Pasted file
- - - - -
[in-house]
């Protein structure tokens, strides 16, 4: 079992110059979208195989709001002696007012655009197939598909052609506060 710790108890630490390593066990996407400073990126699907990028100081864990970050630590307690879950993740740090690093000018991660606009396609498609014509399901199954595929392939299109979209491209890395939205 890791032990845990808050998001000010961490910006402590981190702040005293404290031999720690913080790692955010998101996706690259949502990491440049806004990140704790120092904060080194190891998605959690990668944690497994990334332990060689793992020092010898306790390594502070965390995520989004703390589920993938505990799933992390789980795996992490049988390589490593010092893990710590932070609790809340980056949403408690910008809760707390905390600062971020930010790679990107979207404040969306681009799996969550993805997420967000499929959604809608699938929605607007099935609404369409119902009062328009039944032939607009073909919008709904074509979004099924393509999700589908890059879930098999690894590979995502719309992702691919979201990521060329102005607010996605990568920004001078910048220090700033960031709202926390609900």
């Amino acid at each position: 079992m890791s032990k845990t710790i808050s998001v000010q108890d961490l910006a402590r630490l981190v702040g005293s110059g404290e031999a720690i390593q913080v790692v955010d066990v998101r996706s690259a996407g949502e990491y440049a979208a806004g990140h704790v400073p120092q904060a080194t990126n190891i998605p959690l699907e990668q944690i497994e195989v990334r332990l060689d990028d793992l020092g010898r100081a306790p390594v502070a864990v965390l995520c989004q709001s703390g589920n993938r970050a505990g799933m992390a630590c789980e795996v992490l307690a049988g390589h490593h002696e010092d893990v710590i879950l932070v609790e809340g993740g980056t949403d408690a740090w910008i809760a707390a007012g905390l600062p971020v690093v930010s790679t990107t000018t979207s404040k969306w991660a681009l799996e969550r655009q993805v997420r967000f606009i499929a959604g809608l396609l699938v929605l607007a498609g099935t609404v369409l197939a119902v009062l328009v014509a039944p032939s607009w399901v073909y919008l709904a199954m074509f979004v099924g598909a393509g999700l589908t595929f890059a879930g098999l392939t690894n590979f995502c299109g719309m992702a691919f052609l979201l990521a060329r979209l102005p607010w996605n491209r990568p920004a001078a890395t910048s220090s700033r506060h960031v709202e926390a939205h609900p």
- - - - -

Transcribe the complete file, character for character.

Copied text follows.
[in-house]
């Protein structure tokens, strides 16, 4: 079992110059979208195989709001002696007012655009197939598909052609506060 710790108890630490390593066990996407400073990126699907990028100081864990970050630590307690879950993740740090690093000018991660606009396609498609014509399901199954595929392939299109979209491209890395939205 890791032990845990808050998001000010961490910006402590981190702040005293404290031999720690913080790692955010998101996706690259949502990491440049806004990140704790120092904060080194190891998605959690990668944690497994990334332990060689793992020092010898306790390594502070965390995520989004703390589920993938505990799933992390789980795996992490049988390589490593010092893990710590932070609790809340980056949403408690910008809760707390905390600062971020930010790679990107979207404040969306681009799996969550993805997420967000499929959604809608699938929605607007099935609404369409119902009062328009039944032939607009073909919008709904074509979004099924393509999700589908890059879930098999690894590979995502719309992702691919979201990521060329102005607010996605990568920004001078910048220090700033960031709202926390609900």
């Amino acid at each position: 079992m890791s032990k845990t710790i808050s998001v000010q108890d961490l910006a402590r630490l981190v702040g005293s110059g404290e031999a720690i390593q913080v790692v955010d066990v998101r996706s690259a996407g949502e990491y440049a979208a806004g990140h704790v400073p120092q904060a080194t990126n190891i998605p959690l699907e990668q944690i497994e195989v990334r332990l060689d990028d793992l020092g010898r100081a306790p390594v502070a864990v965390l995520c989004q709001s703390g589920n993938r970050a505990g799933m992390a630590c789980e795996v992490l307690a049988g390589h490593h002696e010092d893990v710590i879950l932070v609790e809340g993740g980056t949403d408690a740090w910008i809760a707390a007012g905390l600062p971020v690093v930010s790679t990107t000018t979207s404040k969306w991660a681009l799996e969550r655009q993805v997420r967000f606009i499929a959604g809608l396609l699938v929605l607007a498609g099935t609404v369409l197939a119902v009062l328009v014509a039944p032939s607009w399901v073909y919008l709904a199954m074509f979004v099924g598909a393509g999700l589908t595929f890059a879930g098999l392939t690894n590979f995502c299109g719309m992702a691919f052609l979201l990521a060329r979209l102005p607010w996605n491209r990568p920004a001078a890395t910048s220090s700033r506060h960031v709202e926390a939205h609900p």